Stakes too high to allow our leaders to scare experts out of debate
By Tom Harris
Canadian professors Chris Essex and Ross McKitrick write in their book Taken by Storm, “Climate is one of the most challenging open problems in modern science. Some knowledgeable scientists believe that the climate problem can never be solved.”
As demonstrated by the Nongovernmental International Panel on Climate Change (www.nipccreport.com), much of what we thought we knew about climate is now being shown to be either wrong or highly debatable. Indeed, the science is becoming more unsettled as the field advances. Trying to get a handle on the economics of hypothetical future scenarios is equally mind boggling.
Creating rational public policy in the face of such uncertainties is challenging for politicians. It is therefore important that Canada’s experts in climate science, economics, engineering and policy are able to speak out without fear of retribution or sanction, regardless of their points of view.
Sadly, the exact opposite is the case today. Emotions run high as the climate debate has become intensely polarized, pitting left against right, capitalist against socialist, “skeptics” against “alarmists”. Implications of bias and vested financial interests, as well as logical fallacies (errors in reasoning) have taken the place of meaningful consideration of the facts. No wonder many of our country’s leading scientists remain silent if their views are not politically correct.
David Suzuki’s article, “Religious right is wrong about climate change” (Beacon News, April 4), provides a case in point. It is riddled with logical fallacies that distract readers from thinking about the issue constructively. Here are examples from his piece:
Ad Hominem (discredit the man, instead of the idea): By calling those on our side “climate change deniers”, Suzuki commits what many people see as an offensive logical fallacy often used to equate those who question the causes of climate change to Holocaust deniers. It is wrong anyways since no one is denying that climate changes; only the causes are in dispute.
“Climate change denier” is also a “thought-terminating cliché”. This logical fallacy appears when a phrase is used to quell an audience’s critical thinking and to allow the presenter to move, uncontested, to other topics. Many people use such clichés without even knowing it.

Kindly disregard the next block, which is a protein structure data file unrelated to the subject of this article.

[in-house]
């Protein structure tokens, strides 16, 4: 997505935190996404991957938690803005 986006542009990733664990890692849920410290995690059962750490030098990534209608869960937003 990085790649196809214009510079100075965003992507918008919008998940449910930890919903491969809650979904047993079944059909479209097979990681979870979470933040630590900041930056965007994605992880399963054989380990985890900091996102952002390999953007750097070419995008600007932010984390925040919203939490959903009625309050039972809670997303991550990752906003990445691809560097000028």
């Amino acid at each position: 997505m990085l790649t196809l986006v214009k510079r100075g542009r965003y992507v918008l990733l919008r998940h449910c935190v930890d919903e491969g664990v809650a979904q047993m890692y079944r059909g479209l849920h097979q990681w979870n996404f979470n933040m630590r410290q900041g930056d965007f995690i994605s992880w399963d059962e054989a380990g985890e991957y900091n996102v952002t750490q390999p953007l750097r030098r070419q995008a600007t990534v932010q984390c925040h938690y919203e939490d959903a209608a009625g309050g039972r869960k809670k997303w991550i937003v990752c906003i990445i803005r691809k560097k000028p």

Guilt by association: That a specific science viewpoint is promoted by the “religious right” is irrelevant, unless one doesn’t like or trust such groups and so, illogically, thinks what they say is therefore wrong. If one is influenced by this “guilt by association” fallacy, then how does someone who distrusts religious groups respond to the fact that most mainstream churches support the Al Gore/Suzuki position on climate change? That some people still cling to outdated concepts of the age of the Earth and other mistaken ideas in no way means that their ideas about climate change are wrong.
Straw man (arguments based on misrepresentation of an opponent’s position): Such fallacies permeate Suzuki’s article. For example, no politicians in Canada are “anti-science”. If they were, they would never fly anywhere and would stop using cell phones or taking vitamins. They are simply skeptical about Suzuki’s claims about climate change. That is being scientific—science is all about skepticism.
Similarly, suggesting that Mitt Romney and Newt Gingrich are not engaged in rational thought when they come to conclusions opposite to Suzuki’s is illogical. Some of the word’s leading climate researchers also conclude that natural forces swamp humanity’s impact on climate.
It is also a straw man argument to imply that anyone doubts “that the environment is real and that we depend on it for survival” or that “a long-term healthy economy depends on a healthy environment”. No one on either side of the debate is saying, or, probably, even thinking, these things let alone that “These people want to ignore both the problems and the solutions…”, as Suzuki asserts.
Finally, suggesting that those who contest the causes of climate change are “placing all our bets on non-renewable and polluting fuels” is another straw man argument. Skeptics recognize that societies are more secure when they rely on a range of energy sources, including, to the extent practicable, renewable energy.
Red Herring/false analogy: Suzuki’s discussion of Tennessee’s approach to the teaching of evolution is irrelevant to climate change. Red Herrings like these are usually introduced to divert debate to an issue the speaker believes is easier to defend (or attack).
Environment Minister Peter Kent recently suggested that Suzuki “chill”. I second the proposal. We need our country’s leaders to help the stage for a balanced and respectful discussion of this, one of the most important issues of our time. Considering what’s at risk—a human-induced eco-collapse if Suzuki and his allies are correct, or, if skeptics are right, a waste of trillions of dollars as we experiment with a worldwide switch to new, less reliable energy sources—the stakes are too high to do anything less.
Tom Harris is Executive Director of the International Climate Science Coalition (climatescienceinternational.org/).